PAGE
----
Monday, December 22, 2014

Structural Superimposition of Local Sequence Alignment using BioPython

This task was given to me as a homework in one of my courses at the university and I wanted to share my solution as I saw there is no such entry on the Internet.

Objectives here are;
  • Download (two) PDB files automatically from the server
  • Do the pairwise alignment after getting their amino acid sequences
  • Superimpose them and report RMSD
Bio.PDB module from BioPython works very well in this case. It's what I used in this solution.

Wednesday, December 3, 2014

How to Install openpyxl on Windows

openpyxl is a Python library to read/write Excel 2007 xlsx/xlsm files. To download and install on Windows:

Download it from Python Packages

Then to install, extract the tar ball you downloaded, open up CMD, navigate to the folder that you extracted and run the following:

C:\Users\Gungor>cd Downloads\openpyxl-2.1.2.tar\dist\openpyxl-2.1.2\openpyxl-2.1.2
C:\Users\Gungor\Downloads\openpyxl-2.1.2.tar\dist\openpyxl-2.1.2\openpyxl-2.1.2>python install

It's going to install everything and will report any error. If there is nothing that seems like an error. You're good to go. Verify the installation by opening Python (command line) and running the following line in Python CMD:

>>> from openpyxl import Workbook

openpyxl documentation is a great place to start with it.

Wednesday, November 26, 2014

How to Install Numpy Python Package on Windows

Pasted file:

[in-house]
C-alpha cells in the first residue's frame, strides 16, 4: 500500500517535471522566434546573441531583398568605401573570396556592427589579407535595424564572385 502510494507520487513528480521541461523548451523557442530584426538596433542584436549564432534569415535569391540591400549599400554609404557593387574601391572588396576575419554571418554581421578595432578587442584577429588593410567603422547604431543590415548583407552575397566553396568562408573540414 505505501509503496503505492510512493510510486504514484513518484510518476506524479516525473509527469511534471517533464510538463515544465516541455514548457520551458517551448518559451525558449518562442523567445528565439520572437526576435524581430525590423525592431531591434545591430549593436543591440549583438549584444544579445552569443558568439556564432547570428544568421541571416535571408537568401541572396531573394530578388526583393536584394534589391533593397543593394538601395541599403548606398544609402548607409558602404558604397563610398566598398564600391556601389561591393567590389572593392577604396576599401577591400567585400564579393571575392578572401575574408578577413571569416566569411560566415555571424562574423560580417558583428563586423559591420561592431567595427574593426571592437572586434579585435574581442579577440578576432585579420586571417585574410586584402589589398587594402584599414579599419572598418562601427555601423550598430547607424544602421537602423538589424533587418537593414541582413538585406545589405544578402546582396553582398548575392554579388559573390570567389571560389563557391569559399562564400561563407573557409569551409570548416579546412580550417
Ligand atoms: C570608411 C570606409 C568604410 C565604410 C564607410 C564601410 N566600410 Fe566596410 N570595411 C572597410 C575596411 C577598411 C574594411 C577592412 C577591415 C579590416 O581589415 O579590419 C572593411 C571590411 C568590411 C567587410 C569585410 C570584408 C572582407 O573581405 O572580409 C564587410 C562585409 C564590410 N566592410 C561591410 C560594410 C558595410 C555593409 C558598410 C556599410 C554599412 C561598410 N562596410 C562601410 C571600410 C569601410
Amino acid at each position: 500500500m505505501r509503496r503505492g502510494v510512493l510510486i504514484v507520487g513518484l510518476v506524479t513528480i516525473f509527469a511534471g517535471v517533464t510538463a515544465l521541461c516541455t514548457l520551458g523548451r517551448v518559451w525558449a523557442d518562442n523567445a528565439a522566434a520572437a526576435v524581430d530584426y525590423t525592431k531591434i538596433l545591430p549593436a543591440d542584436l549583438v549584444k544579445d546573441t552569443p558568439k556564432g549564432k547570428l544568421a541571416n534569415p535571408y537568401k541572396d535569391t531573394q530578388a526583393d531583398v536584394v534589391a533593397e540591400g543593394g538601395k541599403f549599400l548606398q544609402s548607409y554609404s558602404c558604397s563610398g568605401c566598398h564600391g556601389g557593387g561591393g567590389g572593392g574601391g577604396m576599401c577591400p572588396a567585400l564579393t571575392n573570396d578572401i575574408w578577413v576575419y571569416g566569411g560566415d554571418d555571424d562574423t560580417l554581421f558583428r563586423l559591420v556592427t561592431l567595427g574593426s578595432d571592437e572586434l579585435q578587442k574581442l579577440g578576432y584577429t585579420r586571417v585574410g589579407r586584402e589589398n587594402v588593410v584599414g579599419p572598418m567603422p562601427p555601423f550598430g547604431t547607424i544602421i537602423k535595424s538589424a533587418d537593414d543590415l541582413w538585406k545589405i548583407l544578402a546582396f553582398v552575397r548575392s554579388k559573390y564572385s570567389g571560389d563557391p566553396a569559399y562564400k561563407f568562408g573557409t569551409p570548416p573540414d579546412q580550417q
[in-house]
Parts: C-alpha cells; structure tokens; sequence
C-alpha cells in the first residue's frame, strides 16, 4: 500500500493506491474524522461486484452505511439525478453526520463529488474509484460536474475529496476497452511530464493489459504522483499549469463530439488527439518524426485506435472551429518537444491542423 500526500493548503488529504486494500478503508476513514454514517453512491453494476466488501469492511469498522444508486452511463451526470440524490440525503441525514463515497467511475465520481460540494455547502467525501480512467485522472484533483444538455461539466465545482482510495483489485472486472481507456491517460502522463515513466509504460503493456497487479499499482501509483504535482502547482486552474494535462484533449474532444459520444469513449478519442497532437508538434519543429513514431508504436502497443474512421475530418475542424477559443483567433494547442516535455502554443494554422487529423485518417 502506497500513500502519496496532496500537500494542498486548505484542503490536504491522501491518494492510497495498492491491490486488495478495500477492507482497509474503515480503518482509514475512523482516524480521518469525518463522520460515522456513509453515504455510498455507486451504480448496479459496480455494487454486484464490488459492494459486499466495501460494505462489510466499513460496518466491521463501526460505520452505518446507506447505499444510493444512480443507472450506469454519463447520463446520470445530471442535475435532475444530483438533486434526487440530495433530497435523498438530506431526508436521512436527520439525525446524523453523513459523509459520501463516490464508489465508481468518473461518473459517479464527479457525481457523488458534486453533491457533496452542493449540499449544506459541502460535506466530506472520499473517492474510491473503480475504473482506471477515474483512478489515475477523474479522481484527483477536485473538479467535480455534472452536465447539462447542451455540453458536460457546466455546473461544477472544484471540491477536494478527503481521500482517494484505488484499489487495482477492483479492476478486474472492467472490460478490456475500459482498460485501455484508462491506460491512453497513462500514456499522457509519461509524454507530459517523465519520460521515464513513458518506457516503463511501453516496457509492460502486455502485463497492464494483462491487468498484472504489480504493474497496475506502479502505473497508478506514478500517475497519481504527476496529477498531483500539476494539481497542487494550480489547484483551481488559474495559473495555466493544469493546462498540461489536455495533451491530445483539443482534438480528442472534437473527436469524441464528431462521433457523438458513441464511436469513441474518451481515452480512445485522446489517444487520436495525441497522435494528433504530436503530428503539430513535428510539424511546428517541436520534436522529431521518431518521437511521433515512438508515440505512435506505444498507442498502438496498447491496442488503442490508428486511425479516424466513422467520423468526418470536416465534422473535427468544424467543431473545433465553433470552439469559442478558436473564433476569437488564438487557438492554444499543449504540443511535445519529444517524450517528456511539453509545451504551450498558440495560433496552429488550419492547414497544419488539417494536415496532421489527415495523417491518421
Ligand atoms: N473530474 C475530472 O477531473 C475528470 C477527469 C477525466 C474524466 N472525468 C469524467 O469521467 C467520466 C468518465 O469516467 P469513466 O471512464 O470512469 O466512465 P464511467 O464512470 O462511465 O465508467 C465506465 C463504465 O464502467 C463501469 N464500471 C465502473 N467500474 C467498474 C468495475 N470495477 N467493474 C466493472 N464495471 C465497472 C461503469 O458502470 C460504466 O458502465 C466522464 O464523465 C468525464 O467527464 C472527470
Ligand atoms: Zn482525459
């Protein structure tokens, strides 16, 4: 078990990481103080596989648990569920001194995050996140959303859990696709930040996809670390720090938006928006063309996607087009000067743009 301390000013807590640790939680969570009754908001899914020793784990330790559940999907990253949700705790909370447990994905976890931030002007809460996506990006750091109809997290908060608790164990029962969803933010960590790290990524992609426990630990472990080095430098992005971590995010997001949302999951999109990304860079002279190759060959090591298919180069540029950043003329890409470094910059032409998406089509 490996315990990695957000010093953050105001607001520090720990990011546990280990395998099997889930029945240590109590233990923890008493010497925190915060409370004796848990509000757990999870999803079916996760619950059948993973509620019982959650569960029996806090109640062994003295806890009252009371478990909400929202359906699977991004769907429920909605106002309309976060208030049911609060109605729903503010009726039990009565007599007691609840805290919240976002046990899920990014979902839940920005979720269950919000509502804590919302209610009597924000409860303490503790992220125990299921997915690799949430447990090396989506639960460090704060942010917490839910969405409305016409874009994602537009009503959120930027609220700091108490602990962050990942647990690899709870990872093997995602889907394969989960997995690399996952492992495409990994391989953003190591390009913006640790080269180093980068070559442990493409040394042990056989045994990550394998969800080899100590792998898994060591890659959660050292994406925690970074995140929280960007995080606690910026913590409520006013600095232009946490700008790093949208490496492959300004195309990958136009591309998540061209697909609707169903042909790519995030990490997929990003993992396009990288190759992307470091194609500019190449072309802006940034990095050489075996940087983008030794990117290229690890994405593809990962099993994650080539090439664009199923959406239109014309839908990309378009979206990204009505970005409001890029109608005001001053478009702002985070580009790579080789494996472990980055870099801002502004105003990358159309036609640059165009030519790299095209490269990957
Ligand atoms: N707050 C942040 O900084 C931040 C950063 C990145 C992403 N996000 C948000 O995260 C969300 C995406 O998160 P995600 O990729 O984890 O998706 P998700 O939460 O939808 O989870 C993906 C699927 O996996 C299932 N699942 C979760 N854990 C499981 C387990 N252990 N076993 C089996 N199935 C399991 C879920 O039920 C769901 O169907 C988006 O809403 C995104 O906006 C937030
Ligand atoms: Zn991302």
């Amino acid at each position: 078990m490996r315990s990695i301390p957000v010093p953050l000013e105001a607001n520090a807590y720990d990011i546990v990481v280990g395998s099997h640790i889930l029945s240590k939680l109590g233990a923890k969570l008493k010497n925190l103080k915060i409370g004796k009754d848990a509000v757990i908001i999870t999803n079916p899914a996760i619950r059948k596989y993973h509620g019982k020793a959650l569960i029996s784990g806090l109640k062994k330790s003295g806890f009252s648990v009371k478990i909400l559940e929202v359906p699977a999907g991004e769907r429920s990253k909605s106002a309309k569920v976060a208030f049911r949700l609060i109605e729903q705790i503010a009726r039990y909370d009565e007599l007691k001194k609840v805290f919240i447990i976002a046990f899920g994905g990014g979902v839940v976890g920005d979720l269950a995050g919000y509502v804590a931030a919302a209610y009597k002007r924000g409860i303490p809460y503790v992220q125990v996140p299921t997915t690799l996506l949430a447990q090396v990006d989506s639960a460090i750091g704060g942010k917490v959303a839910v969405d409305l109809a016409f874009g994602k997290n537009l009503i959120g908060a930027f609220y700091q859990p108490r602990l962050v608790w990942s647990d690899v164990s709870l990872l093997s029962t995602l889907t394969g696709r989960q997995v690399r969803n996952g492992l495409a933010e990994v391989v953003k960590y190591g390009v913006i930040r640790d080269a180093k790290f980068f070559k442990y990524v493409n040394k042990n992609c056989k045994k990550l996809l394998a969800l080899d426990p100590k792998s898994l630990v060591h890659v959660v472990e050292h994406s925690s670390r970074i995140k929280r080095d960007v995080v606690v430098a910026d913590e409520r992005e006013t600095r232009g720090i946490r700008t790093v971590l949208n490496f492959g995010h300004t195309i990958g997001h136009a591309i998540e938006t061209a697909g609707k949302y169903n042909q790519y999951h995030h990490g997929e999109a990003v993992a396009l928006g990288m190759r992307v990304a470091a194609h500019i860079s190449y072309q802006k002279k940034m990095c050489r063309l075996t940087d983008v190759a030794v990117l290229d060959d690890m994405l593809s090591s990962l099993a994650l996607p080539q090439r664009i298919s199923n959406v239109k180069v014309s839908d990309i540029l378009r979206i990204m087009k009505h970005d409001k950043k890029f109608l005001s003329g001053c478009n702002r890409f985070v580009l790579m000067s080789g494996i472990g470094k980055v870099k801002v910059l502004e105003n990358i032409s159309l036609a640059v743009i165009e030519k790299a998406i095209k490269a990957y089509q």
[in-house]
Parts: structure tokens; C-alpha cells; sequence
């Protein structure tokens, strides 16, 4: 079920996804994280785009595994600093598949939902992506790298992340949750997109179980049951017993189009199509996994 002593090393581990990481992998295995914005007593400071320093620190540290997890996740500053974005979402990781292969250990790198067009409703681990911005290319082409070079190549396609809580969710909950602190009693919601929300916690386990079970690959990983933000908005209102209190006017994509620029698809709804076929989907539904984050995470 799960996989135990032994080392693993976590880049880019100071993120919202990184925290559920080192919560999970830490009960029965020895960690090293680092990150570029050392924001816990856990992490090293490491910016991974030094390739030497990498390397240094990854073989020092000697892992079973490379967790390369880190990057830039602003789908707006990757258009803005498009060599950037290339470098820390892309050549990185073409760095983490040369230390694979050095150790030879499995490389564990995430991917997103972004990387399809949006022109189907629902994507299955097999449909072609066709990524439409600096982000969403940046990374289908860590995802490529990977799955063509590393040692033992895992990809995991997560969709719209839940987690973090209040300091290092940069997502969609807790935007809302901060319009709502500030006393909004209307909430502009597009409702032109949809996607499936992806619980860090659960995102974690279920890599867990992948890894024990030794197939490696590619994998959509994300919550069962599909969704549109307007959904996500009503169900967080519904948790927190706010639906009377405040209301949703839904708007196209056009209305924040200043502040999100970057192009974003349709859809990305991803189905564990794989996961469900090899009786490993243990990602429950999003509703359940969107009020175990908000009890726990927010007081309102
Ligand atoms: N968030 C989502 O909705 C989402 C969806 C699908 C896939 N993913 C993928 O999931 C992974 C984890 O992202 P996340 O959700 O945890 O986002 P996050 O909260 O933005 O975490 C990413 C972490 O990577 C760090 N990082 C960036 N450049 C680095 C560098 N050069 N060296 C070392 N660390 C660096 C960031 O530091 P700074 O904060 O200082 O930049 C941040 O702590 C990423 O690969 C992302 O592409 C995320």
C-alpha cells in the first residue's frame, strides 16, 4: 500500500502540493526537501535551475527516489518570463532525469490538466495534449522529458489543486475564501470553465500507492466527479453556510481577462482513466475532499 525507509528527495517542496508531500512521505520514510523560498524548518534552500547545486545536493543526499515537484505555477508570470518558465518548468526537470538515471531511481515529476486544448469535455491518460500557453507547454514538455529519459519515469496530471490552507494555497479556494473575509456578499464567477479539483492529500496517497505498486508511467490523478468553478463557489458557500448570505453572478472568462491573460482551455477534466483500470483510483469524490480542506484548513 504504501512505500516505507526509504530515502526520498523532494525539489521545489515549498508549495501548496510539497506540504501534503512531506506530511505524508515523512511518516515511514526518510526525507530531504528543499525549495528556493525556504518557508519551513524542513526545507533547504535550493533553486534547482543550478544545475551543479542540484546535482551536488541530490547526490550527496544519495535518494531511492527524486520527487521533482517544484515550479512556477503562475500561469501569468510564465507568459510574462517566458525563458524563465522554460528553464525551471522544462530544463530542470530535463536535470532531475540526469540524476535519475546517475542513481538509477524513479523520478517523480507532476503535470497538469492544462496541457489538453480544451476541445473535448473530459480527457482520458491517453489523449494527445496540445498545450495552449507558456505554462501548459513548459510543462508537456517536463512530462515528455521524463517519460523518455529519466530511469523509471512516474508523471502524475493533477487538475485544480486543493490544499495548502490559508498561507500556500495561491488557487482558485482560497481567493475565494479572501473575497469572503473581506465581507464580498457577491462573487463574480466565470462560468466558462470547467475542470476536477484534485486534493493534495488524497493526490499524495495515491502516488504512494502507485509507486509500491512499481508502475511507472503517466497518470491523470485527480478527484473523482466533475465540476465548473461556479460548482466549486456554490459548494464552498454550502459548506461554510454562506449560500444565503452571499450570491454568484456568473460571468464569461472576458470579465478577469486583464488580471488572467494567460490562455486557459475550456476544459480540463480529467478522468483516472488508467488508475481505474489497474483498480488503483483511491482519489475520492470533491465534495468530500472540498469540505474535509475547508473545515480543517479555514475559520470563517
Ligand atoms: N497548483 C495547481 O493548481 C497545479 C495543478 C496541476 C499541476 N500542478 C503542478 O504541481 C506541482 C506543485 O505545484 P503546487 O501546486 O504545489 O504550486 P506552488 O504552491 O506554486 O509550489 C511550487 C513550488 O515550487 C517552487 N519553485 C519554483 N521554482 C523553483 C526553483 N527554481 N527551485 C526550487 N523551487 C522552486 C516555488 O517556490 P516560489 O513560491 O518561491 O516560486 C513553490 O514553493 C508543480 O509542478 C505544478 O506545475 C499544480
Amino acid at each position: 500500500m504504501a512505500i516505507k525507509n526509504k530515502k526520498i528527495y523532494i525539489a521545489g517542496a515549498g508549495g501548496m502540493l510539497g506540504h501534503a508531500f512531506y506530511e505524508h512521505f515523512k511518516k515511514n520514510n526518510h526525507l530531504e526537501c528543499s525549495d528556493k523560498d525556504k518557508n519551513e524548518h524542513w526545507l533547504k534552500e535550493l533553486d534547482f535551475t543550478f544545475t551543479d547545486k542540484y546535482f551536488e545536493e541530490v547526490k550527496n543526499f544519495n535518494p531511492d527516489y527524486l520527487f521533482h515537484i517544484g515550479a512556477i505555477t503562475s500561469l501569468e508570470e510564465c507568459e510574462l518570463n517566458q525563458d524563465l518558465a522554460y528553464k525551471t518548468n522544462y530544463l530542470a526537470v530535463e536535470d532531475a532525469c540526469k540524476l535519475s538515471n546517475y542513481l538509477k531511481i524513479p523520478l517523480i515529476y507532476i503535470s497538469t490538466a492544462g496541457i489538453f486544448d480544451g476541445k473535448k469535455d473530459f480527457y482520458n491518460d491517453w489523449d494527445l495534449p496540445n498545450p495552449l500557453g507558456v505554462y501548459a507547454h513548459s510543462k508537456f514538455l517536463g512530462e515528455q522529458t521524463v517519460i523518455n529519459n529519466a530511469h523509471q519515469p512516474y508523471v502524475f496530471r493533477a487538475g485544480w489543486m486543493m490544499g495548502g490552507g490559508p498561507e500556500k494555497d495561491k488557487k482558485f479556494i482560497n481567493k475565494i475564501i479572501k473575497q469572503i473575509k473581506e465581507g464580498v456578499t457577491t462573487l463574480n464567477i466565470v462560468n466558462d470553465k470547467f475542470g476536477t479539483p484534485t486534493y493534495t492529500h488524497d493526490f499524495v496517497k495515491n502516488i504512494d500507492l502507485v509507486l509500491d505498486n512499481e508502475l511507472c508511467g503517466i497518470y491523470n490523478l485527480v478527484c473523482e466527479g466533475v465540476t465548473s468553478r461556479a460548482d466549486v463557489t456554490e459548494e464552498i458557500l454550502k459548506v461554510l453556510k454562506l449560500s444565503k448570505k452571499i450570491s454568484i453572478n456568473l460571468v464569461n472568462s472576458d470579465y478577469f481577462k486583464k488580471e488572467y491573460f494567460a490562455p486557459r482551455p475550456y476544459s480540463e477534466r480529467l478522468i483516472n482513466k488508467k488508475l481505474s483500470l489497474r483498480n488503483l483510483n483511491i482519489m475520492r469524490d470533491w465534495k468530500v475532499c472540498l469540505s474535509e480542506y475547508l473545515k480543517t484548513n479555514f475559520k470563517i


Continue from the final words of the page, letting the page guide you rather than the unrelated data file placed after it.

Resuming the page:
Numpy (Numerical Python) is a great Python package that you should definitely make use of if you're doing scientific computing

Installing it on Windows might be difficult if you don't know how to do it via command line. There are unofficial Windows binaries for Numpy for Windows 32 and 64 bit which make it super easy to install.

Go to the link below and download the one for your system and Python version:

Then, just double click and do usual Windows installation steps.

Taken from

Friday, September 19, 2014

Data Preprocessing II for Salmon Project

So in our Multi-dimensional Modeling and Reconstruction of Signaling Networks in Salmonella-infected Human Cells project, we have several methods to construct the networks so the data is still needed to be preprocessed so that it can be ready to be analyzed with these methods.

One method needed to have a matrix first row as protein name and time series (2 min, 5 min, 10 min, 20 min), and the values of the proteins in each time series were to be 1 or 0 according to variance, significance and the size of fold change. So, if the variance was less than 15% and the significance was less than 0.05, the script collected values of peptides belonging to the same protein in all time series and all locations (N, M, C) and then got the maximum value from all and determined at which time the maximum value was observed. According to this, for each protein, "1" was put, under the time where it had maximum fold change among all time points and locations. And "0" was put for the rest of the times.

Proteins with variance NA, significance NA or fold change NA were ignored. And if there were multiple proteins for one row, there were split and each got the same 1 and 0s.

Yet another method needs to have such matrix but here values of the proteins can be multiple 1s because it requires all observed maximum values from all time points satisfying the conditions. Here, since the data is multi-dimensional (it has time series and locations), we need to decide how we arrange the data according to locations. For now, we haven't done it yet, so I'm going ro mention it later.

The script is written in Python and will be published soon.

Thursday, September 18, 2014

How to Convert PED to FASTA